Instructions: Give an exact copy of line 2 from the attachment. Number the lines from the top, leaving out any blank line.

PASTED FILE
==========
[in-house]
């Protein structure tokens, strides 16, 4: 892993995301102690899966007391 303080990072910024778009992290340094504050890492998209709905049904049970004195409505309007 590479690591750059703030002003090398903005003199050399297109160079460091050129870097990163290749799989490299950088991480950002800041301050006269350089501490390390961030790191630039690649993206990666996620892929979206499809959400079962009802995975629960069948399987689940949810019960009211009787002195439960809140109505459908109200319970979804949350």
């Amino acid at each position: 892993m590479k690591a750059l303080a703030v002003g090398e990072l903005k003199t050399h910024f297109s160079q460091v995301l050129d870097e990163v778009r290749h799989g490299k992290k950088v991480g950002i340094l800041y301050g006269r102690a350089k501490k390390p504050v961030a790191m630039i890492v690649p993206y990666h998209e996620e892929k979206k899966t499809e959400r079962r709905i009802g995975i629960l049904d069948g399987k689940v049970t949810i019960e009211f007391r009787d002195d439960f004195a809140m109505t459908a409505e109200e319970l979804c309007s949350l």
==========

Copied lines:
């Protein structure tokens, strides 16, 4: 892993995301102690899966007391 303080990072910024778009992290340094504050890492998209709905049904049970004195409505309007 590479690591750059703030002003090398903005003199050399297109160079460091050129870097990163290749799989490299950088991480950002800041301050006269350089501490390390961030790191630039690649993206990666996620892929979206499809959400079962009802995975629960069948399987689940949810019960009211009787002195439960809140109505459908109200319970979804949350």